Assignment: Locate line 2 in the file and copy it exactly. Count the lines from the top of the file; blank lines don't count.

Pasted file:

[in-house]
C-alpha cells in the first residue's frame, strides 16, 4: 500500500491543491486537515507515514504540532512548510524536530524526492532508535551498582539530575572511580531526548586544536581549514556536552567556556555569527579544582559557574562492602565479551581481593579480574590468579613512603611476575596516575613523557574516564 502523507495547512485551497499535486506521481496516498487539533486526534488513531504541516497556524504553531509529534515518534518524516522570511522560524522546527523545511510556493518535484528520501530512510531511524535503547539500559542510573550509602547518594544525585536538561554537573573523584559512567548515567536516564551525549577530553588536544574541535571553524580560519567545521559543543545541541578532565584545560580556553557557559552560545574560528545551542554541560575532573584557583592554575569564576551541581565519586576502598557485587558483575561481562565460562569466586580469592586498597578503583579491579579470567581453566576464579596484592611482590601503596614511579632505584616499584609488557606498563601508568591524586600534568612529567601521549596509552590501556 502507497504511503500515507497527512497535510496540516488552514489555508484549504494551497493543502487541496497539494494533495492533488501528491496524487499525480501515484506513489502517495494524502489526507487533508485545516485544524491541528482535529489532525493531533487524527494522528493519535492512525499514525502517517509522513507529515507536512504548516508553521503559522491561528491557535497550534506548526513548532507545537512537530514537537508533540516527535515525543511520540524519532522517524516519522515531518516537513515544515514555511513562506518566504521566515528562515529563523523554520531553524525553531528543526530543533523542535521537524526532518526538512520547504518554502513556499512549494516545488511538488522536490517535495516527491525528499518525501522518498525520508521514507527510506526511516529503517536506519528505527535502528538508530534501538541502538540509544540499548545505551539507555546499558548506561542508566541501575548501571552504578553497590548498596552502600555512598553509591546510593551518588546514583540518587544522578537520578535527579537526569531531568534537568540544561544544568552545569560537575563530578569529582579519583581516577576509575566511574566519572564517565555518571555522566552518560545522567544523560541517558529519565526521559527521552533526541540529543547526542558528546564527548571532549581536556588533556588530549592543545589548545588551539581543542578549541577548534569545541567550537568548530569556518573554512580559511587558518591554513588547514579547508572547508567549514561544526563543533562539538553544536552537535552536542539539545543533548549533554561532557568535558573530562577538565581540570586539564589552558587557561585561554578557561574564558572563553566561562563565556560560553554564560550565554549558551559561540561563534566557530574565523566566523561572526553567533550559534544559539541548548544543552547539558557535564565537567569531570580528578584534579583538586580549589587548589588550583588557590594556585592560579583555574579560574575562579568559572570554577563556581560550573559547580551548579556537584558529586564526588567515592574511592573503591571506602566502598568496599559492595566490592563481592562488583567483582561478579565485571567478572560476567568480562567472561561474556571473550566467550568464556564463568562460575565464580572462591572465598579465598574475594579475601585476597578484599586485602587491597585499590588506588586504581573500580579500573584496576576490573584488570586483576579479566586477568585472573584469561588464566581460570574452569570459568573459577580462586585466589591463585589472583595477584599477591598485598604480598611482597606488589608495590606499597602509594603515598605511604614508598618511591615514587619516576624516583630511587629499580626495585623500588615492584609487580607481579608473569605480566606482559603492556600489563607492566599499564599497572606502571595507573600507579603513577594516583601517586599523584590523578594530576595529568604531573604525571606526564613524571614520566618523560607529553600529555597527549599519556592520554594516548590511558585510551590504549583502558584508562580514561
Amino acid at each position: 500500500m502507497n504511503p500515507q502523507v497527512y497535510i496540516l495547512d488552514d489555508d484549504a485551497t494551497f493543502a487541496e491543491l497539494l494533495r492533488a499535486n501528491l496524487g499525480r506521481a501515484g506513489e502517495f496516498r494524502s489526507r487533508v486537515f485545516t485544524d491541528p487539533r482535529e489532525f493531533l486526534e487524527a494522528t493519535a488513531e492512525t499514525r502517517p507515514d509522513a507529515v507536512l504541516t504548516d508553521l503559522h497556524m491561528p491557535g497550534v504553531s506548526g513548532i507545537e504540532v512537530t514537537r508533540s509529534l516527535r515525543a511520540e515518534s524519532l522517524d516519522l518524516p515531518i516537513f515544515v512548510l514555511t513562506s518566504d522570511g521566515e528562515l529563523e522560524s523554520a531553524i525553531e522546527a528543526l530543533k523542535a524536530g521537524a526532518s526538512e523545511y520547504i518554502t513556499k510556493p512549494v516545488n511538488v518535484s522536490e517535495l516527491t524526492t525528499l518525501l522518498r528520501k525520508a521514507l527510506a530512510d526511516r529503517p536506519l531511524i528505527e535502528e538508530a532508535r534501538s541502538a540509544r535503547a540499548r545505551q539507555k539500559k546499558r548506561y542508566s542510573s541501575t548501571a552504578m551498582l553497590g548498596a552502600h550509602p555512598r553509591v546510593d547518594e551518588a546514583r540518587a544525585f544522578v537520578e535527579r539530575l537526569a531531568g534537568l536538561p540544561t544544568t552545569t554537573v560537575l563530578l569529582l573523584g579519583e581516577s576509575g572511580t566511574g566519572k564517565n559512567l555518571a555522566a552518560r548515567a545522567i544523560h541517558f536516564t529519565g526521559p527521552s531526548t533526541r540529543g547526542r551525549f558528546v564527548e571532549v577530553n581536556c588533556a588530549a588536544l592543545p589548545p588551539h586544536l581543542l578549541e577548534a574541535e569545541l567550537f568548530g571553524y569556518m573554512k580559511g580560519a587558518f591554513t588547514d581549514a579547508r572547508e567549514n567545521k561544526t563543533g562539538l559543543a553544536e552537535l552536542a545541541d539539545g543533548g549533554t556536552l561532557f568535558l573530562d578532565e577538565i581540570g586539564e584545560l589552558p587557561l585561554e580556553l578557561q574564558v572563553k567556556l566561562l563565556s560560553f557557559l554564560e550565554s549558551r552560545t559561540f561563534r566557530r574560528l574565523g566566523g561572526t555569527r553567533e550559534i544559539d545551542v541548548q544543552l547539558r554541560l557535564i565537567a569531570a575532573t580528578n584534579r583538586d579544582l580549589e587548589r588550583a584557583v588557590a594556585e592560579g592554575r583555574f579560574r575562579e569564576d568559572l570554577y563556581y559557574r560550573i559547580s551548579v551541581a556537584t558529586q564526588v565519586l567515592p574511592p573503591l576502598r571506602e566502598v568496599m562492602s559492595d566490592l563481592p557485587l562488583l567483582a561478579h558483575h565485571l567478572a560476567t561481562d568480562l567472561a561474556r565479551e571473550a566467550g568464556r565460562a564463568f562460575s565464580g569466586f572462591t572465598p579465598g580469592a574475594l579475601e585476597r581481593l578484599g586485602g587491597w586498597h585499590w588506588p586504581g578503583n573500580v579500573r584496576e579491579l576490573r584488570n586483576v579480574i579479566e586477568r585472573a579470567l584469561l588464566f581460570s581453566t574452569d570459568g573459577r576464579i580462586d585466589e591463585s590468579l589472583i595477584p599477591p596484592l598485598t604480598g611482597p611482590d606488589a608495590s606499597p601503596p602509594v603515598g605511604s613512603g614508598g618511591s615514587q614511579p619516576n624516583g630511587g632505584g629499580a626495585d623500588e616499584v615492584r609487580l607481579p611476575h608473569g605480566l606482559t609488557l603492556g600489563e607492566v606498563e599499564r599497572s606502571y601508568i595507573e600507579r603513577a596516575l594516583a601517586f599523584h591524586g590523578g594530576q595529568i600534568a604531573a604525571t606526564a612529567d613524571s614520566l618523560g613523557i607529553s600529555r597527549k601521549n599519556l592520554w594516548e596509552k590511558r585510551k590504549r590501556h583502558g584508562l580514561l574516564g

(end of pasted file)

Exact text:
C-alpha cells in the first residue's frame, strides 16, 4: 500500500491543491486537515507515514504540532512548510524536530524526492532508535551498582539530575572511580531526548586544536581549514556536552567556556555569527579544582559557574562492602565479551581481593579480574590468579613512603611476575596516575613523557574516564 502523507495547512485551497499535486506521481496516498487539533486526534488513531504541516497556524504553531509529534515518534518524516522570511522560524522546527523545511510556493518535484528520501530512510531511524535503547539500559542510573550509602547518594544525585536538561554537573573523584559512567548515567536516564551525549577530553588536544574541535571553524580560519567545521559543543545541541578532565584545560580556553557557559552560545574560528545551542554541560575532573584557583592554575569564576551541581565519586576502598557485587558483575561481562565460562569466586580469592586498597578503583579491579579470567581453566576464579596484592611482590601503596614511579632505584616499584609488557606498563601508568591524586600534568612529567601521549596509552590501556 502507497504511503500515507497527512497535510496540516488552514489555508484549504494551497493543502487541496497539494494533495492533488501528491496524487499525480501515484506513489502517495494524502489526507487533508485545516485544524491541528482535529489532525493531533487524527494522528493519535492512525499514525502517517509522513507529515507536512504548516508553521503559522491561528491557535497550534506548526513548532507545537512537530514537537508533540516527535515525543511520540524519532522517524516519522515531518516537513515544515514555511513562506518566504521566515528562515529563523523554520531553524525553531528543526530543533523542535521537524526532518526538512520547504518554502513556499512549494516545488511538488522536490517535495516527491525528499518525501522518498525520508521514507527510506526511516529503517536506519528505527535502528538508530534501538541502538540509544540499548545505551539507555546499558548506561542508566541501575548501571552504578553497590548498596552502600555512598553509591546510593551518588546514583540518587544522578537520578535527579537526569531531568534537568540544561544544568552545569560537575563530578569529582579519583581516577576509575566511574566519572564517565555518571555522566552518560545522567544523560541517558529519565526521559527521552533526541540529543547526542558528546564527548571532549581536556588533556588530549592543545589548545588551539581543542578549541577548534569545541567550537568548530569556518573554512580559511587558518591554513588547514579547508572547508567549514561544526563543533562539538553544536552537535552536542539539545543533548549533554561532557568535558573530562577538565581540570586539564589552558587557561585561554578557561574564558572563553566561562563565556560560553554564560550565554549558551559561540561563534566557530574565523566566523561572526553567533550559534544559539541548548544543552547539558557535564565537567569531570580528578584534579583538586580549589587548589588550583588557590594556585592560579583555574579560574575562579568559572570554577563556581560550573559547580551548579556537584558529586564526588567515592574511592573503591571506602566502598568496599559492595566490592563481592562488583567483582561478579565485571567478572560476567568480562567472561561474556571473550566467550568464556564463568562460575565464580572462591572465598579465598574475594579475601585476597578484599586485602587491597585499590588506588586504581573500580579500573584496576576490573584488570586483576579479566586477568585472573584469561588464566581460570574452569570459568573459577580462586585466589591463585589472583595477584599477591598485598604480598611482597606488589608495590606499597602509594603515598605511604614508598618511591615514587619516576624516583630511587629499580626495585623500588615492584609487580607481579608473569605480566606482559603492556600489563607492566599499564599497572606502571595507573600507579603513577594516583601517586599523584590523578594530576595529568604531573604525571606526564613524571614520566618523560607529553600529555597527549599519556592520554594516548590511558585510551590504549583502558584508562580514561